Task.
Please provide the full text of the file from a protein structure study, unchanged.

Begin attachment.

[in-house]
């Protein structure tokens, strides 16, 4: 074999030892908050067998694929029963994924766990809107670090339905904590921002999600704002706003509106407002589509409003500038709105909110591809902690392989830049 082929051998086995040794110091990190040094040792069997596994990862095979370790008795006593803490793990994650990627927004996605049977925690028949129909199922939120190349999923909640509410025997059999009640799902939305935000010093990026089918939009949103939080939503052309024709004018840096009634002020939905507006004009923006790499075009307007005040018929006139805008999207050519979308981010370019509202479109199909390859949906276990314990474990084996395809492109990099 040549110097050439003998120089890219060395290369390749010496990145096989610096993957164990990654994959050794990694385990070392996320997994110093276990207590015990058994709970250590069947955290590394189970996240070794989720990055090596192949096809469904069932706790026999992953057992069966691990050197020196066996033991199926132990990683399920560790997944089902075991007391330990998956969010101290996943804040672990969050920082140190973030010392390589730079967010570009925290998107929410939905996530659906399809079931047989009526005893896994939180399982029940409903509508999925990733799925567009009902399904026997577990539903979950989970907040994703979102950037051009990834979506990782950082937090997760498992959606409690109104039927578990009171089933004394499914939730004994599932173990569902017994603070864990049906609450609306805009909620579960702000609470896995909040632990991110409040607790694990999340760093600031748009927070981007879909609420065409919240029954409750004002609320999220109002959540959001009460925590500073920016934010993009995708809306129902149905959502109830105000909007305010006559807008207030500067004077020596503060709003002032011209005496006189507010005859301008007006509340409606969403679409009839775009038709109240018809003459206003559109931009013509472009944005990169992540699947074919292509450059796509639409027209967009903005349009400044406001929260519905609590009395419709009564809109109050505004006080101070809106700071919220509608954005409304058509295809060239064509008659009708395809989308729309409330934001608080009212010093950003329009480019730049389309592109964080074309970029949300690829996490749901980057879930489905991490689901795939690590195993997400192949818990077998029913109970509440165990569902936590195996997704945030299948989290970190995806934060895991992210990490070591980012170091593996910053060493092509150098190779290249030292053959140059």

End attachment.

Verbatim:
[in-house]
């Protein structure tokens, strides 16, 4: 074999030892908050067998694929029963994924766990809107670090339905904590921002999600704002706003509106407002589509409003500038709105909110591809902690392989830049 082929051998086995040794110091990190040094040792069997596994990862095979370790008795006593803490793990994650990627927004996605049977925690028949129909199922939120190349999923909640509410025997059999009640799902939305935000010093990026089918939009949103939080939503052309024709004018840096009634002020939905507006004009923006790499075009307007005040018929006139805008999207050519979308981010370019509202479109199909390859949906276990314990474990084996395809492109990099 040549110097050439003998120089890219060395290369390749010496990145096989610096993957164990990654994959050794990694385990070392996320997994110093276990207590015990058994709970250590069947955290590394189970996240070794989720990055090596192949096809469904069932706790026999992953057992069966691990050197020196066996033991199926132990990683399920560790997944089902075991007391330990998956969010101290996943804040672990969050920082140190973030010392390589730079967010570009925290998107929410939905996530659906399809079931047989009526005893896994939180399982029940409903509508999925990733799925567009009902399904026997577990539903979950989970907040994703979102950037051009990834979506990782950082937090997760498992959606409690109104039927578990009171089933004394499914939730004994599932173990569902017994603070864990049906609450609306805009909620579960702000609470896995909040632990991110409040607790694990999340760093600031748009927070981007879909609420065409919240029954409750004002609320999220109002959540959001009460925590500073920016934010993009995708809306129902149905959502109830105000909007305010006559807008207030500067004077020596503060709003002032011209005496006189507010005859301008007006509340409606969403679409009839775009038709109240018809003459206003559109931009013509472009944005990169992540699947074919292509450059796509639409027209967009903005349009400044406001929260519905609590009395419709009564809109109050505004006080101070809106700071919220509608954005409304058509295809060239064509008659009708395809989308729309409330934001608080009212010093950003329009480019730049389309592109964080074309970029949300690829996490749901980057879930489905991490689901795939690590195993997400192949818990077998029913109970509440165990569902936590195996997704945030299948989290970190995806934060895991992210990490070591980012170091593996910053060493092509150098190779290249030292053959140059």